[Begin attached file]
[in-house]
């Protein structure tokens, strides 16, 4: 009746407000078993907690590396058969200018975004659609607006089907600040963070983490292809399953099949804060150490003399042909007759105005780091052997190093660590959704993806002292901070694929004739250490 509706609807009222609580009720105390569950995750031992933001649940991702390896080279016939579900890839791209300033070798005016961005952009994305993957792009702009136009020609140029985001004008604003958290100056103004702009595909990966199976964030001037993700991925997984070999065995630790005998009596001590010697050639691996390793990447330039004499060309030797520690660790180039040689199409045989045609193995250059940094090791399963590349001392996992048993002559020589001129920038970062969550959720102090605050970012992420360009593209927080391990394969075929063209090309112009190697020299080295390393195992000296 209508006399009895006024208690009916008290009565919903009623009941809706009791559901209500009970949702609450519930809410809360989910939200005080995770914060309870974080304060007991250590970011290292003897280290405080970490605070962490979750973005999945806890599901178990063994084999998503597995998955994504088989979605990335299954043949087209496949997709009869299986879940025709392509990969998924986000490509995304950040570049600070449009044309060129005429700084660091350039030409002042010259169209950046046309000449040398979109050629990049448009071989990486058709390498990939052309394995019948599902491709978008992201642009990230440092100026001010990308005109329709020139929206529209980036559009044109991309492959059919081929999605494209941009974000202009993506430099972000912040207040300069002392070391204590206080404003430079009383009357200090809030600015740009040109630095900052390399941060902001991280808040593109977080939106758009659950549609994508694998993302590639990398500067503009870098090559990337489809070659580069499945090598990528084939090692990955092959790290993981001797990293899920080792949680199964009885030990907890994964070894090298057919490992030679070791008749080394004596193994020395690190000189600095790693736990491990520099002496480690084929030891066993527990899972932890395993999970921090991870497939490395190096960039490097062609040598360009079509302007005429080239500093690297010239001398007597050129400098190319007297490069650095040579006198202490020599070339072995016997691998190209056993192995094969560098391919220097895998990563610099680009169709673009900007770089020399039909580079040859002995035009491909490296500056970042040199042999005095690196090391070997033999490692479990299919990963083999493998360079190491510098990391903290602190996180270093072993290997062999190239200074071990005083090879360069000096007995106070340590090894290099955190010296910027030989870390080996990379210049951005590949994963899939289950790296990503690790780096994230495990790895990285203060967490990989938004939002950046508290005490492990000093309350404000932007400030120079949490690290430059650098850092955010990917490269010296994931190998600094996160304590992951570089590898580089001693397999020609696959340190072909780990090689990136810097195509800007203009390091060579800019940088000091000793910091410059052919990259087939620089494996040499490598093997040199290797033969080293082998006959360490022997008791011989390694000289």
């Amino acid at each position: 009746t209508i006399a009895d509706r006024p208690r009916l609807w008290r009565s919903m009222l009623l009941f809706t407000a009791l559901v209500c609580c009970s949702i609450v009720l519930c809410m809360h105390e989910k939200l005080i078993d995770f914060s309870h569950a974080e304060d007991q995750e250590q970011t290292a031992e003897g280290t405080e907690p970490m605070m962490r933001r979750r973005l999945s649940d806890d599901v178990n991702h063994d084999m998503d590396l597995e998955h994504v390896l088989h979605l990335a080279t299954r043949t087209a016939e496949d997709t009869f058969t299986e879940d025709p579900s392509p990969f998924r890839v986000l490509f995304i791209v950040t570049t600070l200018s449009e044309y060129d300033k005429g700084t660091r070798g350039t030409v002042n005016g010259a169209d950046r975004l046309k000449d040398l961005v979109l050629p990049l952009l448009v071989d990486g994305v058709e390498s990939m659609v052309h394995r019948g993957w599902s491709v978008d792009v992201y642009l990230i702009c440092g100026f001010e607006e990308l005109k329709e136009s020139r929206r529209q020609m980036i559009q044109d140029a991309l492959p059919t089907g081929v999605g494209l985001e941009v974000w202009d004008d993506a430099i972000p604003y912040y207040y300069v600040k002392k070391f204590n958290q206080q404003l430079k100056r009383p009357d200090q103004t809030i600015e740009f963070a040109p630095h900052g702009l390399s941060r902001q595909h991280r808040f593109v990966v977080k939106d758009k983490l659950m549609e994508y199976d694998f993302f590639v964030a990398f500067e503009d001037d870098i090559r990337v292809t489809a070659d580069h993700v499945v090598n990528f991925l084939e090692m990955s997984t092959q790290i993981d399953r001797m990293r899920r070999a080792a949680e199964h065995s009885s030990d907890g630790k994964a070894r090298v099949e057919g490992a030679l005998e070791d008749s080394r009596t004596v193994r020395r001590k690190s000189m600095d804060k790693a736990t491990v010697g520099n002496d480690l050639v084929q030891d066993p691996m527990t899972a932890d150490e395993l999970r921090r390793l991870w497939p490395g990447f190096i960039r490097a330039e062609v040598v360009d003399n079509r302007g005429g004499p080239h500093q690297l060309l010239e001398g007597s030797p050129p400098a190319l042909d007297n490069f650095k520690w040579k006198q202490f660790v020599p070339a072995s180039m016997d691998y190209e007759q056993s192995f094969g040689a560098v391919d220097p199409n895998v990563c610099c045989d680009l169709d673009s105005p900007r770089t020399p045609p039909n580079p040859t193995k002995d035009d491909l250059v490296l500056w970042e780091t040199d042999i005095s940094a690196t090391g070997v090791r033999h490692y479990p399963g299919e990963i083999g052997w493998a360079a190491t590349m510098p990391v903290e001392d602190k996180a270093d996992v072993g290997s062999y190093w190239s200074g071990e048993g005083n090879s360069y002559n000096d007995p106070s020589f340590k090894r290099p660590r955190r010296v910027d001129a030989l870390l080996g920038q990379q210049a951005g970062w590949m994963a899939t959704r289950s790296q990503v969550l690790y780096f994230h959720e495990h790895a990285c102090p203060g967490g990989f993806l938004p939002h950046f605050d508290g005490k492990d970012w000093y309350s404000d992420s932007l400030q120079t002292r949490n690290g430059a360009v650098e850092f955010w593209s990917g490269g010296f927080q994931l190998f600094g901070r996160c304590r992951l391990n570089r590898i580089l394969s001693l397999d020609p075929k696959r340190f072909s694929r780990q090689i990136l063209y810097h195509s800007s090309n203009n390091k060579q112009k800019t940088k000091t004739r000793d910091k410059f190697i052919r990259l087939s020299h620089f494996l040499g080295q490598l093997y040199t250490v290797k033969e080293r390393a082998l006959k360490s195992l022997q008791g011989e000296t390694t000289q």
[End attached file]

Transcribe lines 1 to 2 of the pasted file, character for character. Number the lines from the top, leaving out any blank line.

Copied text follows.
[in-house]
């Protein structure tokens, strides 16, 4: 009746407000078993907690590396058969200018975004659609607006089907600040963070983490292809399953099949804060150490003399042909007759105005780091052997190093660590959704993806002292901070694929004739250490 509706609807009222609580009720105390569950995750031992933001649940991702390896080279016939579900890839791209300033070798005016961005952009994305993957792009702009136009020609140029985001004008604003958290100056103004702009595909990966199976964030001037993700991925997984070999065995630790005998009596001590010697050639691996390793990447330039004499060309030797520690660790180039040689199409045989045609193995250059940094090791399963590349001392996992048993002559020589001129920038970062969550959720102090605050970012992420360009593209927080391990394969075929063209090309112009190697020299080295390393195992000296 209508006399009895006024208690009916008290009565919903009623009941809706009791559901209500009970949702609450519930809410809360989910939200005080995770914060309870974080304060007991250590970011290292003897280290405080970490605070962490979750973005999945806890599901178990063994084999998503597995998955994504088989979605990335299954043949087209496949997709009869299986879940025709392509990969998924986000490509995304950040570049600070449009044309060129005429700084660091350039030409002042010259169209950046046309000449040398979109050629990049448009071989990486058709390498990939052309394995019948599902491709978008992201642009990230440092100026001010990308005109329709020139929206529209980036559009044109991309492959059919081929999605494209941009974000202009993506430099972000912040207040300069002392070391204590206080404003430079009383009357200090809030600015740009040109630095900052390399941060902001991280808040593109977080939106758009659950549609994508694998993302590639990398500067503009870098090559990337489809070659580069499945090598990528084939090692990955092959790290993981001797990293899920080792949680199964009885030990907890994964070894090298057919490992030679070791008749080394004596193994020395690190000189600095790693736990491990520099002496480690084929030891066993527990899972932890395993999970921090991870497939490395190096960039490097062609040598360009079509302007005429080239500093690297010239001398007597050129400098190319007297490069650095040579006198202490020599070339072995016997691998190209056993192995094969560098391919220097895998990563610099680009169709673009900007770089020399039909580079040859002995035009491909490296500056970042040199042999005095690196090391070997033999490692479990299919990963083999493998360079190491510098990391903290602190996180270093072993290997062999190239200074071990005083090879360069000096007995106070340590090894290099955190010296910027030989870390080996990379210049951005590949994963899939289950790296990503690790780096994230495990790895990285203060967490990989938004939002950046508290005490492990000093309350404000932007400030120079949490690290430059650098850092955010990917490269010296994931190998600094996160304590992951570089590898580089001693397999020609696959340190072909780990090689990136810097195509800007203009390091060579800019940088000091000793910091410059052919990259087939620089494996040499490598093997040199290797033969080293082998006959360490022997008791011989390694000289």